At a recent party I was asked about my spirituality. I replied that I was an orthodox Christian. My conversation partner didn’t buy it. She replied, “yes, but what feeds your spirit.” Sensing the direction of her thinking I nodded toward my nearby sailboat. And she understood. We both did.
What she meant by spirituality isn’t a structured reflection on religious beliefs. Still less is it engagement in ritual worship. It isn’t even heartfelt devotionalism. What she meant by spirituality is that inward journey that stills the mind and breaks down the distinctions between self and world. She could see sailing as a form of spirituality far more readily than she could see worship as a form of spirituality.
Because she was channelling a common, if not necessarily comprehensive, understanding of the life of the spirit.
Even more recently I sponsored a talk by Swami Shantatmanandu of the Vedanta organization in India. In it he explained that from the standpoint of Vedanta there are four basic forms of the human search for salvation/freedom/release. They are a variation on older Hindu ideas, and they consist of jnana yoga, bakti yoga, raja yoga, and karma yoga. Yoga in this case simply means a regular, disciplined practice.
Jnana yoga means the discipline of rational reflection on reality; seeking to understand the relationship of the human mind to the things that it perceives. Bakti yoga is the pure outpouring of love and devotion to one or more manifestations of God. It is the emptying of the self into the divine. Raja yoga refers to what is usually called meditation in the West. It is the practice of systematically detaching the mind from all false distinctions until the unity of all existence is directly experienced. Karma yoga (which is an idea that distinguishes Vedanta from early Hindu thought) is active work with other human beings. One could say it is acting out the reality that all humans are one by serving the neighbor as one’s self.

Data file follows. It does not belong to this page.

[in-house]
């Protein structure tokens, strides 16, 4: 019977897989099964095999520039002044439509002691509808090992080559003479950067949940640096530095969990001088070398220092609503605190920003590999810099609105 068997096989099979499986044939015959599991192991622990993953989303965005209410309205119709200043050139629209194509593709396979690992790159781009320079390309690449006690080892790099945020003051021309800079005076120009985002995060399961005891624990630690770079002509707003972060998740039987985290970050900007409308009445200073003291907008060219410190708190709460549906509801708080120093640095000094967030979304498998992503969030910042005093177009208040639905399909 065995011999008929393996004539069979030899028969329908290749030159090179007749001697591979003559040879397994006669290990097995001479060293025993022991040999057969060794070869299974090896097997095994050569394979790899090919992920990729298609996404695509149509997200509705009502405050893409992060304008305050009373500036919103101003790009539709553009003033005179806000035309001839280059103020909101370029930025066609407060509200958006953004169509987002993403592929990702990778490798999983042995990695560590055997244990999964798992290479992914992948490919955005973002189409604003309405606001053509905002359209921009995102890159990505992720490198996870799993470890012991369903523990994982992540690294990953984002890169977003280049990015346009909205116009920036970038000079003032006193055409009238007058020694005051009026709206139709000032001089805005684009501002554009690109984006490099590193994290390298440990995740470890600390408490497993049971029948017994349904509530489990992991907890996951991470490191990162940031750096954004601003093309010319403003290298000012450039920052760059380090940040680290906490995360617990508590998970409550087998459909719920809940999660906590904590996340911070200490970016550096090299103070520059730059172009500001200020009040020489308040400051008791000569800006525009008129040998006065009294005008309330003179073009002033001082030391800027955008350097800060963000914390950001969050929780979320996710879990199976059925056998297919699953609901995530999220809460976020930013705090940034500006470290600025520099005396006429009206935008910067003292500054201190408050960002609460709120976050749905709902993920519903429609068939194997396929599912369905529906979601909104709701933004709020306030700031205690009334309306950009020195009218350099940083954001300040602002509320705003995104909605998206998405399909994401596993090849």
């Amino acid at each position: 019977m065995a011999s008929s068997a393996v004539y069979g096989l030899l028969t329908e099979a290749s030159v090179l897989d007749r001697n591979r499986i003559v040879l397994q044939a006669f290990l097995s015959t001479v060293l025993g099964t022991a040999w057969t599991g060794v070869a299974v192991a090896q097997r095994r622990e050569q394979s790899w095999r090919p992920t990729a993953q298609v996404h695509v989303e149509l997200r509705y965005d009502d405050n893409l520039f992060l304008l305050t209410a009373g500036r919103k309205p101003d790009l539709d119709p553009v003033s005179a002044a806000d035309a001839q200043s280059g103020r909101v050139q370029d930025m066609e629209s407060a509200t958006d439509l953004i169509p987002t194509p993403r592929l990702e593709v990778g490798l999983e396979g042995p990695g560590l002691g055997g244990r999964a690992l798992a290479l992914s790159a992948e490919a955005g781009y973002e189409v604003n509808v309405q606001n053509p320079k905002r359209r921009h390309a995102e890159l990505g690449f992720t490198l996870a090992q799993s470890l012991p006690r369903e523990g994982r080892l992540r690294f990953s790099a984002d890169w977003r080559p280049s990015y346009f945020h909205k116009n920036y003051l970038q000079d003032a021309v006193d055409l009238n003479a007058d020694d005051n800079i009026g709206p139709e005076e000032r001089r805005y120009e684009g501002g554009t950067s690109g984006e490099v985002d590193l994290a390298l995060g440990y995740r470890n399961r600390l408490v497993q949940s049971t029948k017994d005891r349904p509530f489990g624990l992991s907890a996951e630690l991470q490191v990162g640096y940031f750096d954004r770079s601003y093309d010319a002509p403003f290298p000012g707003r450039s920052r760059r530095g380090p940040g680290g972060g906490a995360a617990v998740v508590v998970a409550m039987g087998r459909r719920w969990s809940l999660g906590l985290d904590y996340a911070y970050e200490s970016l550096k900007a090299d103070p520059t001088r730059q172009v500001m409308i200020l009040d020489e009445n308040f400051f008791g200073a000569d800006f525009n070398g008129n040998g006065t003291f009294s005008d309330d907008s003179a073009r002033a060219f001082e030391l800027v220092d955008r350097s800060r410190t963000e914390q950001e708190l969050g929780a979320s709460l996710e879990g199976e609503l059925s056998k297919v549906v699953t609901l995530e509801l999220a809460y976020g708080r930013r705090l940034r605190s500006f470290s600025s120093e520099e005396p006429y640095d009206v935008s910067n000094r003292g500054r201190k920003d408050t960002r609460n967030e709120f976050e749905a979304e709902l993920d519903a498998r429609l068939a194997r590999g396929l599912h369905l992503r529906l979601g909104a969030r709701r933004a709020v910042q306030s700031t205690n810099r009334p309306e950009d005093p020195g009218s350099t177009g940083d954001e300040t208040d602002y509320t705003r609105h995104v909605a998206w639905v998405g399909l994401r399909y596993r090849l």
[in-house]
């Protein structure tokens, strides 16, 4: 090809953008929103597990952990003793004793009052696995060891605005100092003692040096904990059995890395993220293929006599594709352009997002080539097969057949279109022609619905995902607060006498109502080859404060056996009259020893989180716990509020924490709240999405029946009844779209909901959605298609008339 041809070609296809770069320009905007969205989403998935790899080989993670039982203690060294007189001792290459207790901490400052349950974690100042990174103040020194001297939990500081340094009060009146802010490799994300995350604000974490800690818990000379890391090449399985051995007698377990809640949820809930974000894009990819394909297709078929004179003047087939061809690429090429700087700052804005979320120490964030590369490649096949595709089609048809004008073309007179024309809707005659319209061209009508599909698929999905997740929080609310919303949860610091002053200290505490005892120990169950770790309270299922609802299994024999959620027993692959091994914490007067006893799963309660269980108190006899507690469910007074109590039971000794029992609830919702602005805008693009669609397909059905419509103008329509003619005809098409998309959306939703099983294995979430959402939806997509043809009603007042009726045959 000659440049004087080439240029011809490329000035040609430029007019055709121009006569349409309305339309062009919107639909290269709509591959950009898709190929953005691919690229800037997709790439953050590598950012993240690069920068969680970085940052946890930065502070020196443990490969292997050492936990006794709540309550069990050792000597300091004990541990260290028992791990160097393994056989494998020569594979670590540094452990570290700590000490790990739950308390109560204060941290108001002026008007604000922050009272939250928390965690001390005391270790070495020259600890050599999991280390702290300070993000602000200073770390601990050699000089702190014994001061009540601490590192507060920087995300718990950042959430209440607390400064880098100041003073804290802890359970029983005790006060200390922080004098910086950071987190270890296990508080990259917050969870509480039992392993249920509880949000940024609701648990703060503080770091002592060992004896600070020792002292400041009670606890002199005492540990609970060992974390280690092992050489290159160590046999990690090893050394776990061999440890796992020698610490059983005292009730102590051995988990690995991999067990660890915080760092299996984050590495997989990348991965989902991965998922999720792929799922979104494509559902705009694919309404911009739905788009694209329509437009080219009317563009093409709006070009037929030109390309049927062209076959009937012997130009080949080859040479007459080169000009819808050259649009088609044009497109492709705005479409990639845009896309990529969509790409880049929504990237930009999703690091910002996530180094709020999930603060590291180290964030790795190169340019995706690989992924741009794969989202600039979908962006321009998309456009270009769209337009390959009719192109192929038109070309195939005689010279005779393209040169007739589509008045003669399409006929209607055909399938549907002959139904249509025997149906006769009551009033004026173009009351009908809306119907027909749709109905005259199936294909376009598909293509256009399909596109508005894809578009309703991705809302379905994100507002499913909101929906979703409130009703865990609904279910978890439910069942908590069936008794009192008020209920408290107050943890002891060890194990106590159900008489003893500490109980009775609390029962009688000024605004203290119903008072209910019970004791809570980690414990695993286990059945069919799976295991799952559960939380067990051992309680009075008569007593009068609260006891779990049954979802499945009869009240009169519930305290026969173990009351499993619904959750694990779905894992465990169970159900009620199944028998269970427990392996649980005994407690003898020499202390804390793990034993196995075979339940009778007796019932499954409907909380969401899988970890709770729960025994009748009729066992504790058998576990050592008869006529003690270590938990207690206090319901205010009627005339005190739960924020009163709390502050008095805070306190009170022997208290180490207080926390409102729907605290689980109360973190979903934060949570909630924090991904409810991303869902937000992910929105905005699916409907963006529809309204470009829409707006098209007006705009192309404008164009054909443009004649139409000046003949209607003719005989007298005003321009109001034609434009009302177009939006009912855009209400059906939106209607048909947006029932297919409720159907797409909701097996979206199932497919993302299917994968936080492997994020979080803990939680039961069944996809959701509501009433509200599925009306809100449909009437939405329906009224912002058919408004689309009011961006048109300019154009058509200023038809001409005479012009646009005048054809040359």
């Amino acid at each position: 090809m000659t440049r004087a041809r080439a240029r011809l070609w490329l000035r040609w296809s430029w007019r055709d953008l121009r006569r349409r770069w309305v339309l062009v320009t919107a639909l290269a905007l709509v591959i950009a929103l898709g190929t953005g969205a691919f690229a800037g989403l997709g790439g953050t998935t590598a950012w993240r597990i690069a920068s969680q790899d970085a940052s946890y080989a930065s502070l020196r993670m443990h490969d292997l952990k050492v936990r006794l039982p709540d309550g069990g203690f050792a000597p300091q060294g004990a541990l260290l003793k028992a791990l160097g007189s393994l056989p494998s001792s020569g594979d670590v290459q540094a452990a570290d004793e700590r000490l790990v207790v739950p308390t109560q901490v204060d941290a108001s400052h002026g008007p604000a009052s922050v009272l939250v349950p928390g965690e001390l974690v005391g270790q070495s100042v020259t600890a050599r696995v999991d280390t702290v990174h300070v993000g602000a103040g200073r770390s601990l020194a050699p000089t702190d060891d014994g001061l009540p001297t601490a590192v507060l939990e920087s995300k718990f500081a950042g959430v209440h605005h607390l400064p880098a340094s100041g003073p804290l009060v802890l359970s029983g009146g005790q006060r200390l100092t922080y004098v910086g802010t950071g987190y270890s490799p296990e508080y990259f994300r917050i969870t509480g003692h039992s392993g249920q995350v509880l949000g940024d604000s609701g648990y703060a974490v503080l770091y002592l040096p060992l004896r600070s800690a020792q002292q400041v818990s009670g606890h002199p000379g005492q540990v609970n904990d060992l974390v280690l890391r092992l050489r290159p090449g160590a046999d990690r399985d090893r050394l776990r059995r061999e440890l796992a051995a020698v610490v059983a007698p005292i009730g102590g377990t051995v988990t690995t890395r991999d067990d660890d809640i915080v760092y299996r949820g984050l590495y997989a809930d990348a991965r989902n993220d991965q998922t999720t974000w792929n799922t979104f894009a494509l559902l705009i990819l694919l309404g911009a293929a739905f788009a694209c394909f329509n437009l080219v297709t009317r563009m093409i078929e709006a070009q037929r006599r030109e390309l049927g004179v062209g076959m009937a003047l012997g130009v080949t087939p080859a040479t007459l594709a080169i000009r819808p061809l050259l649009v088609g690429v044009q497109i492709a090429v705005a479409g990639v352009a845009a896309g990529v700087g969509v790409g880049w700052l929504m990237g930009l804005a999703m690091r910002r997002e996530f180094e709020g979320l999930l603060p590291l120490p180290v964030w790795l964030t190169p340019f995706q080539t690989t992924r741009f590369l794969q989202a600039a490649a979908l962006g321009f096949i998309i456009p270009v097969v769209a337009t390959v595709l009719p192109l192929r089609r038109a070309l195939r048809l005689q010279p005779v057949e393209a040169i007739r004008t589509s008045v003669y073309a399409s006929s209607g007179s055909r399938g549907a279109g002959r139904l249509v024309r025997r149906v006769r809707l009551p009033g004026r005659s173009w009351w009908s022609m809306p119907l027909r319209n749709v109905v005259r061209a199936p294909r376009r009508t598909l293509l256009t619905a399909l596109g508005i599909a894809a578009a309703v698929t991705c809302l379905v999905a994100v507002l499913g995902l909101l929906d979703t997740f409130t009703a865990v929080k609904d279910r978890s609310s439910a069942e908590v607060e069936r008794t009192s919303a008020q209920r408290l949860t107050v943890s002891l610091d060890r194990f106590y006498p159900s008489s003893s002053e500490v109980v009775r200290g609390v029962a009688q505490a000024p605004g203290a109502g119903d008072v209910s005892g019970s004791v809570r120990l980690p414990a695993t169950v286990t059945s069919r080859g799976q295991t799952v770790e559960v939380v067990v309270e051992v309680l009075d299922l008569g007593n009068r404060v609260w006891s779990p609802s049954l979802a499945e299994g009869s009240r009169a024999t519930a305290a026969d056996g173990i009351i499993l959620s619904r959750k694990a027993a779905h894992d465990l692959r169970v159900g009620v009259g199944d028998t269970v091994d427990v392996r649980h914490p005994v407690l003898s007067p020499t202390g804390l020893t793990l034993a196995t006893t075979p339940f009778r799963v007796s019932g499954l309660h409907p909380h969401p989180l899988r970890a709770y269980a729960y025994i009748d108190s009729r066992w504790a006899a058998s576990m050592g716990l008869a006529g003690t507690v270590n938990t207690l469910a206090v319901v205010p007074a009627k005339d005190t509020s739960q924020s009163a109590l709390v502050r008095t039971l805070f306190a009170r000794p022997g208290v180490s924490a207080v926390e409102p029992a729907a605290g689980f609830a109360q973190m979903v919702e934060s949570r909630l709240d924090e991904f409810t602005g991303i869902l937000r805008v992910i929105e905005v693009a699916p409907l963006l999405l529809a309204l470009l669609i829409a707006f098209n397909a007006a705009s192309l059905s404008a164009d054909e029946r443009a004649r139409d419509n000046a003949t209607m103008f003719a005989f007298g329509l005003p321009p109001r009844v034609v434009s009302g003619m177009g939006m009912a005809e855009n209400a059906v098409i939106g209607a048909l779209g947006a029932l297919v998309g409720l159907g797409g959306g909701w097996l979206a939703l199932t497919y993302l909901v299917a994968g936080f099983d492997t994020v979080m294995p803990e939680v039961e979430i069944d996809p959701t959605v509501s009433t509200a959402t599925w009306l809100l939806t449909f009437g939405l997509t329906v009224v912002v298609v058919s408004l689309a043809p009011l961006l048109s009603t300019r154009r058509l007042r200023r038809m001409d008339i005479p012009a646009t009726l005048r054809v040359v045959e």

According to Vedanta each of these yogas has its own integrity, and each can be the basis of a complete spiritual life. Yet none can fruitfully exist without the support of the others. Knowledge detached from devotion can be as arrogant as it is arid. Devotion to God without service to humanity allows illusory distinctions between the self and other to persist. Meditation not guided by a philosophical understanding of reality becomes just another cycle of psychic experiences. And work for humanity without acknowledging the reality of the divine becomes as arid as it is arrogant.
So each is necessary, indeed critical, and maintaining the distinctions between them is crucial to understanding the spiritual life of humanity as a whole. Because the one an individual cultivates will depend not on a hierarchy of value for attaining salvation, but on the individual’s needs at a particular place and time in his or her spiritual journey.
Modern Protestant Christians have largely forgotten the rich Christian tradition, ecumenical in the original meaning of the word, that understood the complex inter-relationship between both different spiritual personalities and their complementary spiritual disciplines.
We tend to normalize what works for us (studying the scripture, liturgical worship, prayer and praise, social engagement, theological reflection) and make it the sole center of our personal and congregational lives. Indeed in certain modes we can be quite dismissive of other approaches to a relationship with God. Evangelical Christianity, as Mark Noll has noted, has a strong anti-intellectual streak. Liberal Christianity can be as strongly anti-devotional. And when you hear a Christian dismiss meditation as “navel gazing” you know that the cultivation of an experience of the unity of being is being dismissed in favor of social activism.
At best we have a tendency to make forms of spiritual engagement different from our own mere subsidiaries of what we regard as the central path of faithful Christian living. At worst we dismiss them from our community life altogether.
And this means that we lose opportunities to speak the gospel to some substantial part of our increasingly non-Christian neighbors. As does any church whose normal practices become normative.
Although we could find in our own Christian history a much richer and complex understanding of spirituality, perhaps a lesson from outside our tradition, and our traditional enmities and justifications, is helpful. The Vedanta understanding of the our yogas has something to teach us as Christians: not because our tradition is insufficient, but because we are forgetful of our own wealth. We are forgetful of the complex economy of the spirit in the life of the church.
And this is the value of inter-religious dialogue. Not that we necessarily learn what we do not know, but because we are reminded of what we have long forgotten.